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What do restaurant menu trends look like post-pandemic? Omelettes, nachos hold clues

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A Datassential analysis of restaurant menu trends reveals the industry is on the way to normality.

Posted: November 14, 2022

(Image credit: Unsplash)

The restaurant industry has overcome one major hurdle in the past few years and has encountered three more since then.

As COVID-related restrictions eased, the triple threat of labor shortages, inflation and supply chain issues took over to slow its recovery. Despite these new challenges and rapidly changing consumer dynamics, a essential data analysis of restaurant menu trends reveals that the industry is on the way to normality.

Overall, the average menu size is the same as last year, according to Datassential’s “Menu statusreport. But menu expansion wasn’t even in the industry. were the only ones to expand the menus. And the growth wasn’t even spread across the menus either. Main courses were the part of the menu that grew the most, while most of the others declined.

So far this year, just over half of food, beverages and ingredients have gone up on restaurant menus, and just under half have gone down. This shows that normal patterns are beginning to appear on menus: last year, when the full impact of COVID restrictions and consumer withdrawals was seen, more than four out of five foods, beverages and ingredients declined on menus.

On the sharing side of the menu, side dishes, bread, flavours/sauces/spices and cheese have taken up more space on the menus this year. These categories, while seemingly disparate, can provide variability for entrees that consumers can customize, whether it’s dining in or ordering for delivery.

When it comes to specific menu items, however, there’s no better example of contrasting menu designs than omelets and nachos. During the pandemic, omelets have drastically dropped off menus as the breakfast business has suffered, and nachos have plummeted and operators have reduced their menus. But today, nachos — a versatile dish that can be served as a side dish, appetizer or appetizer — keep their place on menus while omelets continue to drop as breakfast business dwindles.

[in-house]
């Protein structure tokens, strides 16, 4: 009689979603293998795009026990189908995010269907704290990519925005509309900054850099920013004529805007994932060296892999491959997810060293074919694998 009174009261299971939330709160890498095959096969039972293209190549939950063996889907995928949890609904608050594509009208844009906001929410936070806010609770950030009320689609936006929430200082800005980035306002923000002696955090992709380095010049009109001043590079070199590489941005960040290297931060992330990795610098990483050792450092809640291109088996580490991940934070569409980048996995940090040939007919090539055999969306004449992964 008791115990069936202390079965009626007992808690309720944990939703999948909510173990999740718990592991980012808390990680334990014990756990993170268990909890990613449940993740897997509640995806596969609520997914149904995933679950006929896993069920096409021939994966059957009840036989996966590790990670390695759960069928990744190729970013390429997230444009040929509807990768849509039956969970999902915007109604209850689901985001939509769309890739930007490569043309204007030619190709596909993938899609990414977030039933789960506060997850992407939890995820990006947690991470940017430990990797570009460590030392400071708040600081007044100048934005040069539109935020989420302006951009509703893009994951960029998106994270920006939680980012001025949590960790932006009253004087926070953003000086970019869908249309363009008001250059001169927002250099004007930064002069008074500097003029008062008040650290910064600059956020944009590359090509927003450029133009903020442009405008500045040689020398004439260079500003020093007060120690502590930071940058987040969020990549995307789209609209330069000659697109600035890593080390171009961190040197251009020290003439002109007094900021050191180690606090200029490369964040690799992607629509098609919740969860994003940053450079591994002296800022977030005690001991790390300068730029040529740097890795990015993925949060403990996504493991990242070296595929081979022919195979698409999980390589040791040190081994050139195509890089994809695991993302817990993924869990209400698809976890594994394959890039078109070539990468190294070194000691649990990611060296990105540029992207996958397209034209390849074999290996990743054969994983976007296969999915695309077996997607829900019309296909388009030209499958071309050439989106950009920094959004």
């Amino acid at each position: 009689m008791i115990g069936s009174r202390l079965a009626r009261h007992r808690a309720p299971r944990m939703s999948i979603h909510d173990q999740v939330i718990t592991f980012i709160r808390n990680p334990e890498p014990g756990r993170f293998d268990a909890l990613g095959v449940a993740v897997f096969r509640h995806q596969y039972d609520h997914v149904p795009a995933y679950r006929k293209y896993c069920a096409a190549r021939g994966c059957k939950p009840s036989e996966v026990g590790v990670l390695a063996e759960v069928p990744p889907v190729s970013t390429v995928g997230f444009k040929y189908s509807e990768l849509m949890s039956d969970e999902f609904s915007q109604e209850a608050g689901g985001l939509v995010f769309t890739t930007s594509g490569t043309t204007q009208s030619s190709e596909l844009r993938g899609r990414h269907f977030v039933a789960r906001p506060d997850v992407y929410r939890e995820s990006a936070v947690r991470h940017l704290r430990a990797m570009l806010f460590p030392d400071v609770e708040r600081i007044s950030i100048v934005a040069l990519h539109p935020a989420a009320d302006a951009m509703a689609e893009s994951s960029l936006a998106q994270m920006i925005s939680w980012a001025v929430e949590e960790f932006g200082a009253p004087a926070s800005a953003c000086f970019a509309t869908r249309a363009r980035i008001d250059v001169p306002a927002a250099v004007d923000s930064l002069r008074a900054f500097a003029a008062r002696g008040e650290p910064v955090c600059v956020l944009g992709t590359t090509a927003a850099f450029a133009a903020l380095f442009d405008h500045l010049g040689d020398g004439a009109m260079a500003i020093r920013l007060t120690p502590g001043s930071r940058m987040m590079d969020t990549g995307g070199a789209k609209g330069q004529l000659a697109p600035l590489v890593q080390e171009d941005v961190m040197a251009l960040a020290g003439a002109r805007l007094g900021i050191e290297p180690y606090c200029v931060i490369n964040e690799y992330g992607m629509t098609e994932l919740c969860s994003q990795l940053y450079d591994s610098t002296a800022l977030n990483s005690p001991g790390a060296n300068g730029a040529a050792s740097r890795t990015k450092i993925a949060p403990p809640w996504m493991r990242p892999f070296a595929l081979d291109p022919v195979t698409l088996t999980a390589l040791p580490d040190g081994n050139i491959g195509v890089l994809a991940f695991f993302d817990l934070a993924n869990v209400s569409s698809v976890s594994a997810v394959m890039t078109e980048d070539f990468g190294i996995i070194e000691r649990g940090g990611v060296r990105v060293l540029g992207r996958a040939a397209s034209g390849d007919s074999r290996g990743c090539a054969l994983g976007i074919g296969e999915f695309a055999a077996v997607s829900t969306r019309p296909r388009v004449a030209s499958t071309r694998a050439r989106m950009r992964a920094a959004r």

So when operators are paring down menus, it’s important to analyze each item for its own future potential – not just reduce the complexity of cooking or add because it fills a perceived gap. Learning what consumers will want in the future and what they will continue to want is an essential science that will need to be constantly adjusted to changing times.

And it’s clear that while restaurants have made progress in introducing new items and limited-time offers at about the same pace as before COVID, consumers still want more. Uniqueness scores – a measure of how common or rare a menu item is compared to similar items from other operators – have started to drop in recent months as consumer expectations for interesting and unmatched prices are not necessarily met, as operators are forced to focus attention on issues such as ingredient shortages and inflation.

But operators pushing and experimenting with new items despite a host of challenges point to how global influences, versatility and safe experimentation can bring great rewards.

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Samantha Des Jardins is a writer at Datassential.

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